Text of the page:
This is the beginning of my slow process to go through the Oscar movies and cross as many off my list as possible. Here we have Bridge of Spies. It’s another Steven Spielberg/Tom Hanks collaboration, it’s certainly interesting and exceptionally well crafted.
The movie is based on a true situation, which was the negotiation by lawyer James Donovan to release US fighter pilot Francis Powers in trade for a suspected Russian spy. It’s tailor made for both Hanks and Spielberg to show some of the things they are best at. Keep your eyes peeled for some of Spielberg's trademark slow camera push-ins on characters while they say something key.
In 1957 Brooklyn, Rudolf Abel was being watched as a possible Russian spy by the FBI. He’s arrested, and in order to ensure that it looks like the US is giving all prisoners fair trials, insurance lawyer (with previous government experience) James Donovan is tasked with defending Abel – even though he is fully expected to fail. It kept reminding me of a really obscure reference; in the novelization of Star Trek 6 - it mentions how Lawyer Worf (the ancestor of the lieutenant Worf that we all know and love) was tasked with the despicable job of defending Kirk and McCoy, and did it honorably, even though every other Klingon there knew they were guilty and wanted them gone. Basically that's what happens here with Donovan. No one wants him to succeed, it's basically a show trial to prove we're diplomatic. Donovan does the best he can with the trial, coming to respect Abel. However, due to the paranoia and fear in the area, he and his family are targeted with hate mail and threats.
Abel is found guilty – but Donovan convinces the judge to give him life imprisonment instead of the death sentence, much to the dismay of the public. Donovan argues that they might need him down the line to trade for an American prisoner. Meanwhile, student Frederic Pryor in East Germany gets arrested and stuck behind the newly rising Berlin Wall, and US Pilot Francis Gary Powers gets shot down over Russia while flying a brand-new spy plane. Luckily – The US has Abel in holding – and tasks Donovan with going over to negotiate the release of Powers, since it was his idea, after all. While there, he hears about Pryor, so he shifts the negotiations to include both Powers and Pryor for Abel, much to the dismay of the FBI – but eventually, he pulls it off.
The movie is definitely an awards-type movie, it’s elegantly and simply directed by Spielberg. I did find the shifting between Donovan's storyline and Pryor's storyline and Powers's storyline to be a little jarring, but in the end it makes sense as they are all interconnected - but they seem really disjointed early on. Hanks was exceptional - but didn't really do anything you haven't seen him do before. His quiet determination to do the best job possible, even in a terrible situation, is really fantastic. It’s slow, and drags a bit here and there, and actually feels a bit like a play.
- As I said, Tom Hanks is perfect in this. He’s such a good guy, it’s easy to believe him in this role, and feel empathy towards Donovan in his growing relationship with Abel.
- I will say that Mark Rylance stole the movie for me. His performance as Abel is so excellent. He clearly is a spy – but is also a really nice older gentleman, who really seems more interested in painting and sketching than sending information back to Moscow. I loved his decision to wait on the bridge to make sure that Donovan got both Pryor and Powers, and his final gesture of sending a painting to Donovan was beautiful.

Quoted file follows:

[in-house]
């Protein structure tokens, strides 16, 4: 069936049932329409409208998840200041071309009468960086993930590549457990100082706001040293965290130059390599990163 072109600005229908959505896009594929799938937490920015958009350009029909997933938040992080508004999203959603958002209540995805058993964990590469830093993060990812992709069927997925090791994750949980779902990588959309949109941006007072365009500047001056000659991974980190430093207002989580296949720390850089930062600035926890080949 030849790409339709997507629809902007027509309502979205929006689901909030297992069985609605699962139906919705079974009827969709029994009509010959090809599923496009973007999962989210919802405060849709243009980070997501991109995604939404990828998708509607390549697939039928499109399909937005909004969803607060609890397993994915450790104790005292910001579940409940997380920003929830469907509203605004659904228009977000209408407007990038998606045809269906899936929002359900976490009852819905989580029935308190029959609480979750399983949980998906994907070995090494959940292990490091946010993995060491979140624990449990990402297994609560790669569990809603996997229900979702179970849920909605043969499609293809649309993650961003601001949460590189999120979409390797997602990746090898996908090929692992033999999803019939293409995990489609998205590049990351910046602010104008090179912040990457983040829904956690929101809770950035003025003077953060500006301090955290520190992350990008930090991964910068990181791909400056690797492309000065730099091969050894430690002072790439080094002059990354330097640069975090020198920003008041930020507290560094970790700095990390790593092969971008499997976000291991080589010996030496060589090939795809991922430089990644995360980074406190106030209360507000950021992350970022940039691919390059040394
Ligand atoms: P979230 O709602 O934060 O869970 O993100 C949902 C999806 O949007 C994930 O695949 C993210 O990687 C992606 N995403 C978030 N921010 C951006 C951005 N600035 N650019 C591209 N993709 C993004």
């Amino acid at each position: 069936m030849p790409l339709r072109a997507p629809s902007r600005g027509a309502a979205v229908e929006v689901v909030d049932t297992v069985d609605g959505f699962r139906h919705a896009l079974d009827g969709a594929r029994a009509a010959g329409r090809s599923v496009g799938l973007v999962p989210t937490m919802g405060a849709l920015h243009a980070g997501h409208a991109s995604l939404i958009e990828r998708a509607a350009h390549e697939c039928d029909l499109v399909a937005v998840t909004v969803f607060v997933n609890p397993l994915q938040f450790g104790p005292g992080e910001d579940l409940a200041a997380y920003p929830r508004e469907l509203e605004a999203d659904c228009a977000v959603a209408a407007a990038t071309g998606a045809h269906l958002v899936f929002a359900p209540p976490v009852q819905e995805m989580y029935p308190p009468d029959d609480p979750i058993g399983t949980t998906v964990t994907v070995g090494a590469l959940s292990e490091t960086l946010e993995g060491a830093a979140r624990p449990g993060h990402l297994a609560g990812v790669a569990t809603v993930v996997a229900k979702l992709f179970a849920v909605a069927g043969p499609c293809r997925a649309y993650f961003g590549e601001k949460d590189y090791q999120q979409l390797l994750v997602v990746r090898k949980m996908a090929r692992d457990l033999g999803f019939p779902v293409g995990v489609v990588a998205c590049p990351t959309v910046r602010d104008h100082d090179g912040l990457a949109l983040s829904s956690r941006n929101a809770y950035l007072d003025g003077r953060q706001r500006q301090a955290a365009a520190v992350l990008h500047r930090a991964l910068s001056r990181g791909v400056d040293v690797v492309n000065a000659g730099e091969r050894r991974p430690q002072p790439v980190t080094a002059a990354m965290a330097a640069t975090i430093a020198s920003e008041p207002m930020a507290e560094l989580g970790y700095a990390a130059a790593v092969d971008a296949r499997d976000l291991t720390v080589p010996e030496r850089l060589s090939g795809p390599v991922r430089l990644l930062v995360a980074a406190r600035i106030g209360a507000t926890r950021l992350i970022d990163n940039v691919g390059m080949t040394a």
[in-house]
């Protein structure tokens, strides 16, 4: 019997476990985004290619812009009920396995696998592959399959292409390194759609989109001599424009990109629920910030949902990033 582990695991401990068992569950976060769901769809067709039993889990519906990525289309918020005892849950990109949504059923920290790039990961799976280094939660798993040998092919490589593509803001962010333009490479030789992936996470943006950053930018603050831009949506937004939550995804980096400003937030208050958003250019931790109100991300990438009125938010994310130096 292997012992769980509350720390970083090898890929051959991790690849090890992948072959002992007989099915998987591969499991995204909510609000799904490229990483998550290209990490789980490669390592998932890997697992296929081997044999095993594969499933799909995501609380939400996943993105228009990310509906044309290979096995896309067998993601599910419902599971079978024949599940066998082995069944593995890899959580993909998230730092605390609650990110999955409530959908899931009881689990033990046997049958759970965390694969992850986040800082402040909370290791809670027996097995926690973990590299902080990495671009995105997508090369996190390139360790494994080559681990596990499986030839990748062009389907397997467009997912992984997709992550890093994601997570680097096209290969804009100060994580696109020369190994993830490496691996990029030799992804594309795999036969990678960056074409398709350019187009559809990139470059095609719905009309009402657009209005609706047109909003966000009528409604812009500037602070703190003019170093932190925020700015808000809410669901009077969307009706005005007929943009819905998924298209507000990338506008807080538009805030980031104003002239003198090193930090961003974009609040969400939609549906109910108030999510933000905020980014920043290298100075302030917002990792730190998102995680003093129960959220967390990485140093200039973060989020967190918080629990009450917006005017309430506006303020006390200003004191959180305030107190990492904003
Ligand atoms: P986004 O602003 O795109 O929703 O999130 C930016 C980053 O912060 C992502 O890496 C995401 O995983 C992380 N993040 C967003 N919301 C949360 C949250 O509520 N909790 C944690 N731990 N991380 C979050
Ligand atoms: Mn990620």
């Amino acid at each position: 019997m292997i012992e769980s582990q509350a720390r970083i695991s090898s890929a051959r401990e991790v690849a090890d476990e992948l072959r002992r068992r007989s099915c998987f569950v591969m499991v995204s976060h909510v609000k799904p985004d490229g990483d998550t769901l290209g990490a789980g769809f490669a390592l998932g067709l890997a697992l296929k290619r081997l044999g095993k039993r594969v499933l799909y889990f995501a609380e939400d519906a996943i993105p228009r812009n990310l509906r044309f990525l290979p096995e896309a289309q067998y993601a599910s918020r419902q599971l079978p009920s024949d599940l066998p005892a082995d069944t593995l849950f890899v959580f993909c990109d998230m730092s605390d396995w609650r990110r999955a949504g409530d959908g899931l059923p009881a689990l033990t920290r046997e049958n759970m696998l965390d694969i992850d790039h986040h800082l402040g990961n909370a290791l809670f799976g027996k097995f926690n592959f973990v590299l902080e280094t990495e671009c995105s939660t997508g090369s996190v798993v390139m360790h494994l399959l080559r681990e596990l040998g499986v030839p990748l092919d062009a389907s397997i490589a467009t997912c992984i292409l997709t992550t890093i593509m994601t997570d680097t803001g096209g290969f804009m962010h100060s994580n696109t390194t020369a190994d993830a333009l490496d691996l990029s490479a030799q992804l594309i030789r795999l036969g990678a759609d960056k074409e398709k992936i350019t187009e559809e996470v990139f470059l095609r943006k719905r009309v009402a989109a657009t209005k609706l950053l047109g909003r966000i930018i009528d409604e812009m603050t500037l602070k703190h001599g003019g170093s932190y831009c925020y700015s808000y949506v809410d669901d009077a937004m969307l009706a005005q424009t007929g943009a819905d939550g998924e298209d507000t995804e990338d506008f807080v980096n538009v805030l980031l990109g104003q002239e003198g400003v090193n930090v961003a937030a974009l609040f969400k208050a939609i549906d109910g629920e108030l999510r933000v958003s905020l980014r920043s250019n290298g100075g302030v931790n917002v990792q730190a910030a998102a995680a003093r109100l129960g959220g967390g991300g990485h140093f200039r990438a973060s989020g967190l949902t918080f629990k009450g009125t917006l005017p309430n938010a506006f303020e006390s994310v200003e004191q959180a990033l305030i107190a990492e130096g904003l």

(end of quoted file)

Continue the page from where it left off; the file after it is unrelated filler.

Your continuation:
- Amy Ryan plays Mary Donovan, and really gets to go from quietly surprised to quietly angry to quietly worried to quietly proud as Donovan takes on this mission. Hey – it’s the 50s, what more are you expecting from a good housewife?
- Alan Alda plays Tomas Watters Jr., Donovan’s boss, who gives him the job of defending Abel – who then has the nerve to get upset with Donovan when he does his job and tries to prevent Abel from getting the death penalty.
- Austin Stowell plays Francis Gary Powers, and has almost nothing to do, just look stoic and patriotic while flying then crashing this new spyplane.
- Will Rogers plays student-in-the-wrong-place-at-the-wrong-time Frederic Pryor. I was mystified by how quickly that wall went up and how fast he was trapped on the wrong side. Apparently that bit wasn’t entirely historically accurate, but it did provide some tense-ness to the movie.
The movie is elegant and interesting, and even though I fell asleep watching it (not really the movie’s fault, I was flying back from Paris and already exhausted), I enjoyed it. Rylance is nominated for Best Support Actor at the Oscars, and I certainly think he was good enough in this movie to win.
6 out of 10, that's just my enjoyment level, but really - quality-wise, the movie is more of an 8 or 9. Gained points for Rylance’s painting gift to Donovan at the end. Lost points for everybody turning against Donovan when he did what they asked him to do! Also – Lost points for the creepy side plot of Donovan’s kids learning about atomic bombs at school and thinking the Russians were going to attack at any moment. The height of the cold war was a scary time!
Bonus Video - I was just trying to come up with my favorite Tom Hanks movie... and there have been so many good ones, but I really loved The Money Pit - if you haven't seen that in a while, go back and check it out!